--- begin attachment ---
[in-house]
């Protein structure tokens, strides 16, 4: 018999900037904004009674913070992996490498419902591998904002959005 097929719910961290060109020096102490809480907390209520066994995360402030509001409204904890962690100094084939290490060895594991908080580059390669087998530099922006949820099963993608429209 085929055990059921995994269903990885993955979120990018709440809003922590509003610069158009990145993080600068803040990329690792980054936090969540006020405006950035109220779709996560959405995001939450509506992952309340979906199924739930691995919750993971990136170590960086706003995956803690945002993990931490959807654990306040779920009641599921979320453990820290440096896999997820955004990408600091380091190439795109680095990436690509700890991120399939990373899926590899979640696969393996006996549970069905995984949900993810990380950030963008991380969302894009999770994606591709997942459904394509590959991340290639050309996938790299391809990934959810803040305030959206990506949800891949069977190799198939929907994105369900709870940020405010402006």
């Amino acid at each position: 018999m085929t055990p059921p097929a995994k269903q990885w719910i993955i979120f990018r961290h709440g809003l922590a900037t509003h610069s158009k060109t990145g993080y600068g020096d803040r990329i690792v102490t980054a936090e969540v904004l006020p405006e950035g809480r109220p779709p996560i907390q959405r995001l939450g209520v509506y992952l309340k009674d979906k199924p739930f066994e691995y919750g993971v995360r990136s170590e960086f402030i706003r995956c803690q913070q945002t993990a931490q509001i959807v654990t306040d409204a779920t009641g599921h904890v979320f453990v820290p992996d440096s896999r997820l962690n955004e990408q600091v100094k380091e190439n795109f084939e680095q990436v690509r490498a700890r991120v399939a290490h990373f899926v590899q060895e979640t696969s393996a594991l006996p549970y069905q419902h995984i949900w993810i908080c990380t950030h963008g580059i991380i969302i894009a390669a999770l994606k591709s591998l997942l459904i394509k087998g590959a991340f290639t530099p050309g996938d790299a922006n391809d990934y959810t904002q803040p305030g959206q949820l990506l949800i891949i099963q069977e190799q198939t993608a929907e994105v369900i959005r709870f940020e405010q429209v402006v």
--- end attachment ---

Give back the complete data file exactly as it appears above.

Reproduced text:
[in-house]
């Protein structure tokens, strides 16, 4: 018999900037904004009674913070992996490498419902591998904002959005 097929719910961290060109020096102490809480907390209520066994995360402030509001409204904890962690100094084939290490060895594991908080580059390669087998530099922006949820099963993608429209 085929055990059921995994269903990885993955979120990018709440809003922590509003610069158009990145993080600068803040990329690792980054936090969540006020405006950035109220779709996560959405995001939450509506992952309340979906199924739930691995919750993971990136170590960086706003995956803690945002993990931490959807654990306040779920009641599921979320453990820290440096896999997820955004990408600091380091190439795109680095990436690509700890991120399939990373899926590899979640696969393996006996549970069905995984949900993810990380950030963008991380969302894009999770994606591709997942459904394509590959991340290639050309996938790299391809990934959810803040305030959206990506949800891949069977190799198939929907994105369900709870940020405010402006």
């Amino acid at each position: 018999m085929t055990p059921p097929a995994k269903q990885w719910i993955i979120f990018r961290h709440g809003l922590a900037t509003h610069s158009k060109t990145g993080y600068g020096d803040r990329i690792v102490t980054a936090e969540v904004l006020p405006e950035g809480r109220p779709p996560i907390q959405r995001l939450g209520v509506y992952l309340k009674d979906k199924p739930f066994e691995y919750g993971v995360r990136s170590e960086f402030i706003r995956c803690q913070q945002t993990a931490q509001i959807v654990t306040d409204a779920t009641g599921h904890v979320f453990v820290p992996d440096s896999r997820l962690n955004e990408q600091v100094k380091e190439n795109f084939e680095q990436v690509r490498a700890r991120v399939a290490h990373f899926v590899q060895e979640t696969s393996a594991l006996p549970y069905q419902h995984i949900w993810i908080c990380t950030h963008g580059i991380i969302i894009a390669a999770l994606k591709s591998l997942l459904i394509k087998g590959a991340f290639t530099p050309g996938d790299a922006n391809d990934y959810t904002q803040p305030g959206q949820l990506l949800i891949i099963q069977e190799q198939t993608a929907e994105v369900i959005r709870f940020e405010q429209v402006v």